New poll: Now, signs of real vulnerability for California's Democratic Sen. Barbara Boxer
So, is California's brittle Democratic Sen. Barbara Boxer about to become the next Harry Reid? Which is to say, embattled at home.
As Reid worked the wallets of San Francisco on Presidents' Day to raise money for his endangered seat in Nevada, some stunning new Rasmussen Reports poll out today makes a compelling point:
For the second straight month the three-term senator is unable to break the 50% mark against any potential Republican opponents, the historical measuring mark of vulnerability for an incumbent nine months before an election.
For a Democrat in a Democrat state that gave Barack Obama 61% of its votes in 2008 (and still likes him more than many other places) to be mired in the mid-40's is a sign of real trouble. This is especially so given the fact that disgruntled voters gave Democrats control of the House, Senate and White House in 2008, expecting something to....
...happen beyond another congressional payraise. Voters appear to be looking at a the stubborn ineffectiveness of the much-vaunted economic stimulation bill, continued high unemployment and waning Obama approval. It's not like they don't know Boxer after all her years in the state's public life. To help with the warmth of money, Boxer has Al Gore's headline help fundraising.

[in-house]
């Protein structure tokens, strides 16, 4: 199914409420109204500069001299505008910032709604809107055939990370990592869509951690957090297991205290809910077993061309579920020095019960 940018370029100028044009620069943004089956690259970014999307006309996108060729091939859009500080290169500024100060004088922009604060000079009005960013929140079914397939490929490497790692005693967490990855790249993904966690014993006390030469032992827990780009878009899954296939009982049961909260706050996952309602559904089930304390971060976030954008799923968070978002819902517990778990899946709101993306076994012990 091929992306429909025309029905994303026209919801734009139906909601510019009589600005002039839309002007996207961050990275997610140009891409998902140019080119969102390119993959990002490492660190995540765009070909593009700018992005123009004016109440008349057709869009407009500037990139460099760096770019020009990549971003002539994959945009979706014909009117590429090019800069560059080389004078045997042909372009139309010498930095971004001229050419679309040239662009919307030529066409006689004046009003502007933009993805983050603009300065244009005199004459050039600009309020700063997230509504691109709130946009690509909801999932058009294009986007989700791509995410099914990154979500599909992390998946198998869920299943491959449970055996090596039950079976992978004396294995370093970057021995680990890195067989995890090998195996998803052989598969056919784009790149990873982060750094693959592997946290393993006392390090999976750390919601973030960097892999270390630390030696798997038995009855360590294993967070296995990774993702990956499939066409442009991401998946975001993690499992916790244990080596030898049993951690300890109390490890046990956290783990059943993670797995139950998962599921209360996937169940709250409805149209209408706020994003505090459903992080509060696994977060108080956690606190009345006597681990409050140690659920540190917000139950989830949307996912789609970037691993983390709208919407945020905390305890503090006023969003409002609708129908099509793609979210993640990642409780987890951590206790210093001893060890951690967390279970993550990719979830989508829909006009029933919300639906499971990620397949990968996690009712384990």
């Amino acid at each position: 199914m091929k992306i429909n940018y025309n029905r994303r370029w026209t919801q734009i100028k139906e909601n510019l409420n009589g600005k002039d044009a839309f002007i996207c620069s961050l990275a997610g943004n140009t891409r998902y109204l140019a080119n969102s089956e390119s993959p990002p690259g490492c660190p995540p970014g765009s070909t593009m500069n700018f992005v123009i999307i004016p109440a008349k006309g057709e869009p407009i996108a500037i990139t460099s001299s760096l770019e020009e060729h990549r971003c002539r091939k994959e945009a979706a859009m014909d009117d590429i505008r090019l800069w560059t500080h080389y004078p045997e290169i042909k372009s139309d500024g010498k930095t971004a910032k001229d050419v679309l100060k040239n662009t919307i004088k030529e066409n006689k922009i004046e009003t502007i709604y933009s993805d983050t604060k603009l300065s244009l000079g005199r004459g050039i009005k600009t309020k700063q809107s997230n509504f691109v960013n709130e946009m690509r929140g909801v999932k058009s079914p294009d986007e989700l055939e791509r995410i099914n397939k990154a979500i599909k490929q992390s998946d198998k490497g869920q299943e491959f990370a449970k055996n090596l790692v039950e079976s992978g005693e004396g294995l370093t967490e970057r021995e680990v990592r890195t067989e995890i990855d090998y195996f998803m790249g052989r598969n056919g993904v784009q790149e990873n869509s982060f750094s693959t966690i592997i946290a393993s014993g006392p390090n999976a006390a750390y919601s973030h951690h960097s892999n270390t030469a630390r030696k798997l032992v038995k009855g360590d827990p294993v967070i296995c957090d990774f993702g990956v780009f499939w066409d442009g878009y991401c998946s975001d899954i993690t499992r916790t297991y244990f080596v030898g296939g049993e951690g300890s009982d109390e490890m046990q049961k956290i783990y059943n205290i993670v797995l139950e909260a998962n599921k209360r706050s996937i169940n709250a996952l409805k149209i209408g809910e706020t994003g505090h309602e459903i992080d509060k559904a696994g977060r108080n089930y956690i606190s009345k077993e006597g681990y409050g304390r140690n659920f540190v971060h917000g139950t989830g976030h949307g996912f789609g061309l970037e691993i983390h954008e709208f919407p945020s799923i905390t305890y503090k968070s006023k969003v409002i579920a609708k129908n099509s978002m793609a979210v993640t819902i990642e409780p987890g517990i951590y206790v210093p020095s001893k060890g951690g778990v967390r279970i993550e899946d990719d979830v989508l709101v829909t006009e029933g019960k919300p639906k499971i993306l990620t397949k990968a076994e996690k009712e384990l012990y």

Yes, sure, incumbents retain huge powers and money advantages over challengers and it's a long time until November, when the five-term ex-representative Boxer will turn 70. But nationally, indications are growing that 2010 could be a tidal wave election beyond the usual midterm swing with voters believing in a different kind of change to believe in.
Is it possible they could dump out a Democrat even in California?
Rasmussen found Boxer barely leading Republican challenger Carly Fiorina, 46-42, the same margin as January but down from a 10-point lead in September. Boxer beats former congressman Tom Campbell by the same four-point margin, 45-41, the same as in January when he jumped into the race, and is ahead of state Assemblyman Chuck DeVore by only five points, 47-42, down from her November lead of 10 points and January's 46-40 spread.
Rasmussen interprets the numbers as showing the race right now is much more about the outspoken Boxer than any of her challengers or what they are doing/saying.
One particularly ominous sign for the incumbent: One out of four California voters has a very favorable opinion of Boxer. But one out of three has a very unfavorable opinion.
-- Andrew Malcolm
Photo: Associated Press